Late one night as I was knee deep in some research (read: distraction and procrastination) for a review much like this one, I happened upon one of the strangest and most perverse cultural phenomenon known to mankind. Listed alongside a number of different pedal shootouts, I spied a particularly long video curiously titled ‘Unboxing’. Intrigued, I chanced a wayward click and what ensued left me nothing short of agog. I watched, in its entirety mind you, an entire half hour film of a person of unknown origin opening the packaging that encased a Lego toy car. Immediately hypnotised, I watched as they pieced together the item, sat its driver in his place and pushed it back and forth across my computer screen a while. Once the bar along the bottom was completely red, I came shunting back to cold, hard awareness. What had I just witnessed and why had it bewitched me so? In the time since I have come to begrudgingly accept that the unboxing video makes up a good portion of the data on YouTube’s intimidating servers, but it wasn’t until I flicked open the latches on this Fender American Original ‘50s Telecaster that I truly understood the worth of such a genre.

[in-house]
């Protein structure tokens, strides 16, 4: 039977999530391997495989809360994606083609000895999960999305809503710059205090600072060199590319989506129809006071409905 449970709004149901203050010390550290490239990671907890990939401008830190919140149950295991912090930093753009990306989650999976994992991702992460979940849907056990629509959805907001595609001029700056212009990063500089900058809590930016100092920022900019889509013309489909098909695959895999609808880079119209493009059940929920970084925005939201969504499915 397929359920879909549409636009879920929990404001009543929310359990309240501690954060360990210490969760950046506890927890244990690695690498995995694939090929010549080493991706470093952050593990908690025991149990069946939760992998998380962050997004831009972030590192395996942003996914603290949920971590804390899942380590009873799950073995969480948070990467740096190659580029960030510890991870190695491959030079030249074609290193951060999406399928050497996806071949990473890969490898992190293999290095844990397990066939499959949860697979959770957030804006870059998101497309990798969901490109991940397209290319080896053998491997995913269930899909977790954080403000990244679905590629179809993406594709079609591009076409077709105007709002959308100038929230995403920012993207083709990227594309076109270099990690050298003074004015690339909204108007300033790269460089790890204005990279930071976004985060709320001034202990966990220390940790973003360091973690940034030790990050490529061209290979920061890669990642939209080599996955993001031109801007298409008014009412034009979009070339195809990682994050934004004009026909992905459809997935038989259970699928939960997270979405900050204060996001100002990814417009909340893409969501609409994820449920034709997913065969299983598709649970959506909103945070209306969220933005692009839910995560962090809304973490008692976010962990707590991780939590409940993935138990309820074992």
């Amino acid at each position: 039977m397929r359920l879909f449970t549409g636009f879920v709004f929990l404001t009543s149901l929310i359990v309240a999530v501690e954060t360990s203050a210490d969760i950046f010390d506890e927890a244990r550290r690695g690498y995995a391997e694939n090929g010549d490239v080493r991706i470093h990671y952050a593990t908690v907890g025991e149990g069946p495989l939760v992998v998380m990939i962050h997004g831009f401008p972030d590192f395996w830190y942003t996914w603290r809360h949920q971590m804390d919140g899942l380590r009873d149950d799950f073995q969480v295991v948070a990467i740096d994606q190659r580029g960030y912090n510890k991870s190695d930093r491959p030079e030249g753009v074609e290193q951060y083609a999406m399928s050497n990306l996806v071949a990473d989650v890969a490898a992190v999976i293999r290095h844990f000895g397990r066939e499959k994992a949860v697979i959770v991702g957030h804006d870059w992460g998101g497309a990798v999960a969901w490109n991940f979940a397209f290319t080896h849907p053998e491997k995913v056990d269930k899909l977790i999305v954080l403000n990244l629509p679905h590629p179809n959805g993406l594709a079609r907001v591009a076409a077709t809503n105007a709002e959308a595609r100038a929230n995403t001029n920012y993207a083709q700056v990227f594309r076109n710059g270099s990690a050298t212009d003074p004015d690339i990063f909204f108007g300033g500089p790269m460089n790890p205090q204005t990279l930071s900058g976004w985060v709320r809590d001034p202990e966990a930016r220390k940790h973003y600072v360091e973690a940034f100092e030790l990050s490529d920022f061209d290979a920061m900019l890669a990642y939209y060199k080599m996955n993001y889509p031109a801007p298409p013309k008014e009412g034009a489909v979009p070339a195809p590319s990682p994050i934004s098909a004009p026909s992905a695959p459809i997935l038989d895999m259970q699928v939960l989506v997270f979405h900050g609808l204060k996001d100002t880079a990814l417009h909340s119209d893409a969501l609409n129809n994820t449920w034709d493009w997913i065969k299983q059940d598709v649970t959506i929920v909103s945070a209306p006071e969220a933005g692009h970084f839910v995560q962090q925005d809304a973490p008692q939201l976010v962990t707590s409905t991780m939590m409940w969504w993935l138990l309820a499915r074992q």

Having read the sticker plastered to the top of the hideous cardboard box, I had a fair idea of what I was in for. After all, the butterscotch blonde ‘50s Tele is one of the most widely recognised gold standards in guitar imagery. If there’s one thing that Fender are good at, however, it is the big reveal. I slid the lacquered tweed hard case out of its brown sheath with all the care and affection of an archaeologist unearthing a giant, Paleolithic tibia. I laid said case languidly across my bed and gently unlatched its hinges. In a moment that was a heady mix of treasure beaming golden light upon pirates faces and Indiana Jones’ consternation in the presence of The Arc Of The Covenant, I had naught to do but laugh in astonishment. Replete with luxurious red velvet lining, this case contained an image of the Holy Grail and as I lifted it cautiously out of this womb, it felt as though I was holding a piece of history.
Every inch of this guitar is exactly as you’ve heard. The one-piece maple neck is molasses thick yet begs to be caressed. The 9.5” radius fretboard lilts effortlessly over its edges and sends you screaming across its length with the greatest of ease. All the hardware is true to the tales; brass saddles, deep ashtray bridge plate, one-piece, jet black pickguard and a nitro cellulose finish with the consistency of a Werther’s Original in the sun. And what of the sound? By God the sound of this thing is every bit the chiming, brilliant sheen that you’ve heard on every record in your collection; not thin and jangly like some of the imitators, but clear and bright as a liberty bell with a girth and balance that none other than a true Tele can lay claim to.
While some of their fiercest competition crumbles to ruins, Fender yet again does well to stay the course. The originality of their flagship models has not dimmed over the years and, as opposed to messing with the formula, they have paid loving and loveable tribute to the prince of tone that is the ‘50s Telecaster.
Hits and Misses